How Much Does Water Softener Salt Cost?

by Hannah Stephens
The black tanks of a household water softener sit on a concrete floor against a white brick wall

Homeowners are often surprised to learn their shiny new water softener units need a steady supply of salt. Don't worry: Adding salt to your unit won't make your tap water briny — it's used in small quantities to keep your water softener working at its best.

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While water softener salt is relatively inexpensive in the grand scheme of home maintenance costs, understanding the prices involved can help you budget more effectively. Below, we'll explain how much water softener salt costs and why you need it in the first place.

What Is Water Softener Salt?

Residential water softeners have a tank containing brine (water and salt solution). There's a common misconception that water softener salt softens the water, but it actually recharges the beads used to remove minerals from your water supply.

When water passes through the resin tank in your water softener, the resin beads remove mineral ions and replace them with salt ions. Adding water softener salt pellets to your unit provides a steady supply of salt ions. If you don't add salt pellets regularly, the resin beads will stop functioning correctly. You may then start to see the effects of minerals in your water supply, such as a chalky residue around your taps and regular plumbing clogs.

Some homeowners wonder whether they can use regular table salt instead of specialized salt for water softeners because it's cheap and readily available. Technically, there's no reason you can't swap water softener salt for regular salt — although using the wrong product could void your warranty in some situations. Generally, it's best to use salt produced for the purpose of recharging your water softener. Other types of salt may contain contaminants and other debris, and you'll likely need to flush your brine tank regularly to remove unwanted substances.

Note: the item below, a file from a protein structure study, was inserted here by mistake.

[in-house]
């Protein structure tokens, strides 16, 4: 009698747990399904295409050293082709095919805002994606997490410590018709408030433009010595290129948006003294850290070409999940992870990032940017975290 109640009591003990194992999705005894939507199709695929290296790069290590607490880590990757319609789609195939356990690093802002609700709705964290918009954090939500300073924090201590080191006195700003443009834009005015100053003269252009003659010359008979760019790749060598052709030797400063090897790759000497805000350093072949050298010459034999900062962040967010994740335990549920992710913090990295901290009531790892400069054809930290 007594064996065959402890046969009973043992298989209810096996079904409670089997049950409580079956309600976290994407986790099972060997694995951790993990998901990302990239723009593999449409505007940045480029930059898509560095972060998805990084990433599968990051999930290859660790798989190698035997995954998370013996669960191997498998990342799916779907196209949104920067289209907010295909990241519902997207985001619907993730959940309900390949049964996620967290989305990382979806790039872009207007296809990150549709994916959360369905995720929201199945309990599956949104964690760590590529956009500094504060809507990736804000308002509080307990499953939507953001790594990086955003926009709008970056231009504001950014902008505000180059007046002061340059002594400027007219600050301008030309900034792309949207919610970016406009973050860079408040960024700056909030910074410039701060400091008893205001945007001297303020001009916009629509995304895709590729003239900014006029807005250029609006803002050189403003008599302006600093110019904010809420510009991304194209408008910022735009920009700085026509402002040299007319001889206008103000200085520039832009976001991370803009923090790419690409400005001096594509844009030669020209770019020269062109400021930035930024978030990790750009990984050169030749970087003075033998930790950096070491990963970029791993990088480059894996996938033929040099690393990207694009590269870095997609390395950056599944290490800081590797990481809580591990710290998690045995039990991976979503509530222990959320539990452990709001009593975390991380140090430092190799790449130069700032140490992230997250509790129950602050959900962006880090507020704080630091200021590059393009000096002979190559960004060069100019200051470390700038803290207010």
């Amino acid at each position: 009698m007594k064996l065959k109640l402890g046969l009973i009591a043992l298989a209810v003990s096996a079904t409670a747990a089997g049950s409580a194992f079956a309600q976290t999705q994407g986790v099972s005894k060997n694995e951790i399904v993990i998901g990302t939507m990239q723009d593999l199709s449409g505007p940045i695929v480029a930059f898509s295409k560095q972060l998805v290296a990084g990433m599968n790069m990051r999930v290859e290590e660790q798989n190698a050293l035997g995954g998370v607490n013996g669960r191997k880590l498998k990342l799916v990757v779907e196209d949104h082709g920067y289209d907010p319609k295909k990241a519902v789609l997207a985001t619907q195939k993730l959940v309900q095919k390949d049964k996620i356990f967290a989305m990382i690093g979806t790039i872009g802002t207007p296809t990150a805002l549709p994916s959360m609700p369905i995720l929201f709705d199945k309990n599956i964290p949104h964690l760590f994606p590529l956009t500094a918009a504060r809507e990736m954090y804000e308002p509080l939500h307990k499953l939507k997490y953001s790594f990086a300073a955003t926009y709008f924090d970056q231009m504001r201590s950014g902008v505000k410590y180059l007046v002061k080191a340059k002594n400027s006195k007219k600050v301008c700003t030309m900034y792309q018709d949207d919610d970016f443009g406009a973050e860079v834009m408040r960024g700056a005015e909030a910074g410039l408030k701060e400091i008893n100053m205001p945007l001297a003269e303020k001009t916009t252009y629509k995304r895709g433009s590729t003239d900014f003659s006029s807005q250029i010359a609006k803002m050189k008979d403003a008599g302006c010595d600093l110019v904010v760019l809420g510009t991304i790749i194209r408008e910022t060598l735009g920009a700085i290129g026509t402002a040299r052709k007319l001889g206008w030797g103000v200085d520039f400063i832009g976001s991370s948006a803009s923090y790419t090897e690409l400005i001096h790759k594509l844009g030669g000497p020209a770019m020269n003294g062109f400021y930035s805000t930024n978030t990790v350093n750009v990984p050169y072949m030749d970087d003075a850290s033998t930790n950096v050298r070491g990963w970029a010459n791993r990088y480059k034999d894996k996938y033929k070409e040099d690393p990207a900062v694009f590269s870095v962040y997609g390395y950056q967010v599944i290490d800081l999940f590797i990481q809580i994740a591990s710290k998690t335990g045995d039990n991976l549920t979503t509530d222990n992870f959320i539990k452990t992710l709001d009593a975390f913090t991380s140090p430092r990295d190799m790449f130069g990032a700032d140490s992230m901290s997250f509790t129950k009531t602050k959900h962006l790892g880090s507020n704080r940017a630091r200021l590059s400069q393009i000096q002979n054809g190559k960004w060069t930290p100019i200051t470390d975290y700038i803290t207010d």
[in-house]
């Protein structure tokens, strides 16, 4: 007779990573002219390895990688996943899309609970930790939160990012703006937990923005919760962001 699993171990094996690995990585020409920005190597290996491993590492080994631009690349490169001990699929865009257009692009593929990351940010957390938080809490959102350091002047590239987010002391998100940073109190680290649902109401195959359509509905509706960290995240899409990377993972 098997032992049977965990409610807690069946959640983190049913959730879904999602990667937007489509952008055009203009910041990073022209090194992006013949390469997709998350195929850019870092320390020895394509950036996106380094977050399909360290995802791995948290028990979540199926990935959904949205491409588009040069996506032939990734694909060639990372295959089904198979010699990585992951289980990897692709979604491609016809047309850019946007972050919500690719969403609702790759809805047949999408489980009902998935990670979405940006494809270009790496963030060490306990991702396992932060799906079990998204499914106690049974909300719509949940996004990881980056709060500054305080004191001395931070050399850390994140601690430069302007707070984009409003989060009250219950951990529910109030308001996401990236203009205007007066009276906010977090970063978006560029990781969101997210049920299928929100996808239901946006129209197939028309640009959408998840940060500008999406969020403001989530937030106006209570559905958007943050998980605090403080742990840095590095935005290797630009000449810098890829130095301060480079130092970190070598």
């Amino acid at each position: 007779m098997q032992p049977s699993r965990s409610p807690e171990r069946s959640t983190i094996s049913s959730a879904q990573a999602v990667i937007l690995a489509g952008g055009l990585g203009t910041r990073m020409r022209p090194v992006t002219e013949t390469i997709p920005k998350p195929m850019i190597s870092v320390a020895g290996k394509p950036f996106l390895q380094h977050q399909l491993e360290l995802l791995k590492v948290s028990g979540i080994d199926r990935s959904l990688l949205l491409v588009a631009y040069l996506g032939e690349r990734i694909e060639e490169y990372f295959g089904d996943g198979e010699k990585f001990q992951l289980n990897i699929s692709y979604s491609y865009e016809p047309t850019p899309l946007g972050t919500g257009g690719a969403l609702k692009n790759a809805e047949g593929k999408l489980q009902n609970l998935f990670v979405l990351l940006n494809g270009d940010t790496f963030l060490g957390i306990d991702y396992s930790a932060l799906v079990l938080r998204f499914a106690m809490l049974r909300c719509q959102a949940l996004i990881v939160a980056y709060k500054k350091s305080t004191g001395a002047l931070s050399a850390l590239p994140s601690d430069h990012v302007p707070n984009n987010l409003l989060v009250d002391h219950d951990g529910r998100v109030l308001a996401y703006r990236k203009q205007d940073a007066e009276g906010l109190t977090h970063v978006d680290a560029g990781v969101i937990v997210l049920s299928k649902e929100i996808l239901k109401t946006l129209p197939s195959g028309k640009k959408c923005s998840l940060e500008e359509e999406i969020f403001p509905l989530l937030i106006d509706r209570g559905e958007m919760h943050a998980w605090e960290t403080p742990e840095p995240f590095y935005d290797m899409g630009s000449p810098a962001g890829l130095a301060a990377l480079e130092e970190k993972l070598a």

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What Are the Different Types of Softener Salt?

Sodium chloride is the most commonly used water softener salt because it's affordable and efficient. Potassium chloride is also an option, although it's not as efficient. You can purchase water softener salt in crystals, tablets or larger blocks. Crystals and tablets are usually cheaper, although block salt could be a better option if you don't want to refill your water softener salt regularly.

There are three main types of sodium chloride salts: evaporated salt, solar salt and rock salt. Rock salt is the most affordable type and comes from underground sources. It doesn't dissolve as readily as other water softener salts, so it's more likely to cause clogs and maintenance issues.

Solar salt is made by evaporating seawater and is purer than rock salt. It dissolves easily inside your system and could be a good option if you frequently discover clumps of salt inside your saline tank.

Manufacturers produce evaporated salt by dissolving rock salt in water to produce brine. They then evaporate the liquid, leaving exceptionally pure salt behind. As you might expect, evaporated salt is the most expensive option because it takes longer to produce. However, it's also the least likely to cause blockages.

How Much Does Water Softener Salt Cost?

Generally, you should expect to pay between $5 and $10 (CAD 6.83 to CAD 14) for a 40-pound bag of sodium chloride water softener salt, according to data from Architectural Digest. The same amount of potassium chloride salt costs $50 to $70 (CAD 68 to CAD 96), although it could be worth paying for this type of softener salt if you're concerned about your sodium intake. Bear in mind that you'll need to use more potassium chloride in your water softener than you would sodium chloride.

All CAD conversions are based on the exchange rate on the date of publication.